* Data partners: young scientists have a partner in another lab, with whom they swap data. The goal is to see if their data documentation is good enough that their partner can reproduce their main analysis with minimal interaction.
* Five year plan: When a project is part-way through, students must give a brief report that details what they have done to insure that the data and analyses will be comprehensible to members of the lab in five-year's time, after they have left.
* Submission check: At first submission of an article based on the project, advisors should discuss with their advisees the pros and cons of opening their data, and how the data will be promoted online, if it will be open.
Betrayed by our habits
Other habits, however, can keep us from doing better science. Scientists value openness, at least in the abstract. Many scientists have had the frustrating experience of *closed* science: for instance, colleagues that do not share their data. Yet, most science is not open, in spite of the fact that many tools to facilite open science are freely available.
To us, the reasons seems obvious. Open science does not bring great immediate reward, and open practices are not part of most scientists' habits. This is natural; many scientists were trained before openness was easy and expected. Our habits were formed without an expectation, for instance, that our data would be open to everyone. Analyses are messy, badly documented, and full of ad hoc solutions to problems that we decided to improve later. If you weren't expecting data to be open, then making it so requires work.
When we are faced with opening our data at paper submission or publication, then, our habits betray us. Our values may say "we should be open", but our real choice is *not* between open science and closed science; it is between "hours of work now with uncertain payoff" versus "no work now, and maybe no one will ask for it." The result is not a free choice about open science. Our habits have encumbered our choice with irrelevent issues, such as "I don't feel like doing this work right now. I'll do something else more fun," and everything else is more fun.
If we had habits that were more attuned to the expectation of scientific openness, we might be able to do better. Forming such habits later in a career takes work, but forming them early in one's career is much easier. We suggest here a number of things that senior researchers who run labs can do to help their advisees build better habits. None of these things require much work, but we believe that they can help ensure the next generation of scientists has better habits than the current one.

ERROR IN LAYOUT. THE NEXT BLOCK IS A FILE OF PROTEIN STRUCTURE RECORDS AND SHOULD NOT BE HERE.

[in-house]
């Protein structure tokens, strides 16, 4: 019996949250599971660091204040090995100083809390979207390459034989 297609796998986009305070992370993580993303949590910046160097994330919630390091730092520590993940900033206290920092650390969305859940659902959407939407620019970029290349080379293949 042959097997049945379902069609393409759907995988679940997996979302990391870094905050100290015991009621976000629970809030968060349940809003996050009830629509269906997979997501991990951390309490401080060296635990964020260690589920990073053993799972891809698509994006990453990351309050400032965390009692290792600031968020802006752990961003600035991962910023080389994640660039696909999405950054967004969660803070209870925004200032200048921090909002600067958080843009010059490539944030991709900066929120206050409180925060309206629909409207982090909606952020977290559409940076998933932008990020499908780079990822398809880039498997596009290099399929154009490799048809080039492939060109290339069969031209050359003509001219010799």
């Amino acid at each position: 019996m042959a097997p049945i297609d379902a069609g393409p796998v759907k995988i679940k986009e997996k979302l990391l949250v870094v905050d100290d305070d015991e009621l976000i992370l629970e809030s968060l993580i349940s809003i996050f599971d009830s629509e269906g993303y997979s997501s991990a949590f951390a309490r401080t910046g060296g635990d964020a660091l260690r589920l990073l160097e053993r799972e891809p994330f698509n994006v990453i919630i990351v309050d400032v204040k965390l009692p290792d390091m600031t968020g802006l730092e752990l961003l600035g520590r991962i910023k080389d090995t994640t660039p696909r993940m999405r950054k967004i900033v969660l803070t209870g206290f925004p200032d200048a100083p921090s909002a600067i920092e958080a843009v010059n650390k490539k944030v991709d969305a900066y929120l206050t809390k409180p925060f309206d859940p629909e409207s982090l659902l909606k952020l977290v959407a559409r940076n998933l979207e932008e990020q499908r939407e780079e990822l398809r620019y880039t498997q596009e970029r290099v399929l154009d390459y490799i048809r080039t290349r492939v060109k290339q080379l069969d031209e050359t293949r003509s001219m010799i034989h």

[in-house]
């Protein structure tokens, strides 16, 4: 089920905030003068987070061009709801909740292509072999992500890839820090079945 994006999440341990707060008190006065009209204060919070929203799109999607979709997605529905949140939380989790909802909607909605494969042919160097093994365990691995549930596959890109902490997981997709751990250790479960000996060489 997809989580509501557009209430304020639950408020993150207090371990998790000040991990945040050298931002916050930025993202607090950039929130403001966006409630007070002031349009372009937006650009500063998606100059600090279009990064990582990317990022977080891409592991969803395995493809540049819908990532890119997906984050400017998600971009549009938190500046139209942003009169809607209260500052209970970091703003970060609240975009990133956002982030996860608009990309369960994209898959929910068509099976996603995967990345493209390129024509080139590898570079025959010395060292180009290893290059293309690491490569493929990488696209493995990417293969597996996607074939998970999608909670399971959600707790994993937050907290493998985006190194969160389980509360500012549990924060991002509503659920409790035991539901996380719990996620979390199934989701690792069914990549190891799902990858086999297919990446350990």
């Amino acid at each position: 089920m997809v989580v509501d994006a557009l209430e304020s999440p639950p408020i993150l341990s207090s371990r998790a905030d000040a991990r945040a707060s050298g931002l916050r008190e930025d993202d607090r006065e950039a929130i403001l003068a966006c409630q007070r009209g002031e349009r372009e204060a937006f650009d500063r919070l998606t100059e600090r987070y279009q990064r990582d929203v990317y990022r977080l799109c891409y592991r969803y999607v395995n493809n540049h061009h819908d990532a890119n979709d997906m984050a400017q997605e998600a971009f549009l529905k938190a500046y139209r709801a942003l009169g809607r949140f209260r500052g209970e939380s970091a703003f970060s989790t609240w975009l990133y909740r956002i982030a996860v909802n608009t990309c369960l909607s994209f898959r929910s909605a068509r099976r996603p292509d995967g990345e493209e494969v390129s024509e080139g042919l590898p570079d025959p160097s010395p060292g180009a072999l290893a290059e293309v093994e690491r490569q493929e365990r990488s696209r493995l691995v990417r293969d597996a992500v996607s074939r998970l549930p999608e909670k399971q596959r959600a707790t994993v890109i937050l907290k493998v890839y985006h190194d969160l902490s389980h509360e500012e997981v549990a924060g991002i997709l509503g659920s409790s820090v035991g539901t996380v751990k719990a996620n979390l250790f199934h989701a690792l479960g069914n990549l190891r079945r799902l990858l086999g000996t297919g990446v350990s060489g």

Helping young scientists form better habits: three ideas
* Require minimal effort on the part of an advisor.
* They require little *marginal* effort from a young scientist. They may even save effort, since they will encourage good practices and help avoid mistakes.
* They encourage development of a "theory of scientific mind": How do other scientists think about data and materials? What would they expect of a data set? Will others understand what I've done?
* They help young scientists *truly* have a choice about whether to be open. By the time the choice must be made, no extra work is necessary. The decision can be driven by the arguments in favor, or against, open science, instead of mere momentary pragmatic concerns.
These are roughly ordered in where they would appear in an advisees training. We should emphasize that none of these require an advisor promoting them. Young scientists can do these things without their advisor's support, to help build good habits.
When collecting and analyzing their data, students should plan to share their data with their data partner with a short report containing an initial methods section, and a primary analysis (but without numbers). The data partner will be expected to reproduce the primary analysis *without* interaction with the student. The data will need to be well-documented, and the analysis sufficiently detailed, for the primary analysis to be reproducible. Details such as how the data are to be cleaned will be critical.
Once the data partner has attempted to reproduce the primary analysis, the two can discuss what was lacking. What could have been more clear? If the results could not be replicated, why? This will build the students' understanding of data analysis, develop their theory of scientific mind, and catch many mistakes early in a project. As a side benefit, the student now has created substantial documentation of their data set: precisely the information necessary for releasing data to others.
The five-year plan
A lab runs on data; old materials (including stimuli), data, and analyses should be archived in a clear way so that if someone from the lab, years later, wants to use the materials or data, or wants to reproduce the analysis, they should be able to do so. This is part of being a good lab citizen.
When a project is mature, advisers should give time to the student in a lab meeting to answer the question "What have you done to insure that this project -- including the materials, data, and statistical analysis -- will be useable in five years?" This encourages students to think of the long-term usefulness of their data to others. Over the years, a formal meeting may be come unnecessary as lab standards become more geared toward openness.
The submission check
If it is decided to open the data, then the next question should be, "How will you promote these data and materials from the project?" For a young scientist thinking of the next stage of their career, promotion is critical. One of the advantages of open data is that it yields another product of the research that can be promoted; open materials and open code provide others. The student should be encouraged to think about how these can be leveraged to their advantage, and to follow through with their promotion ideas.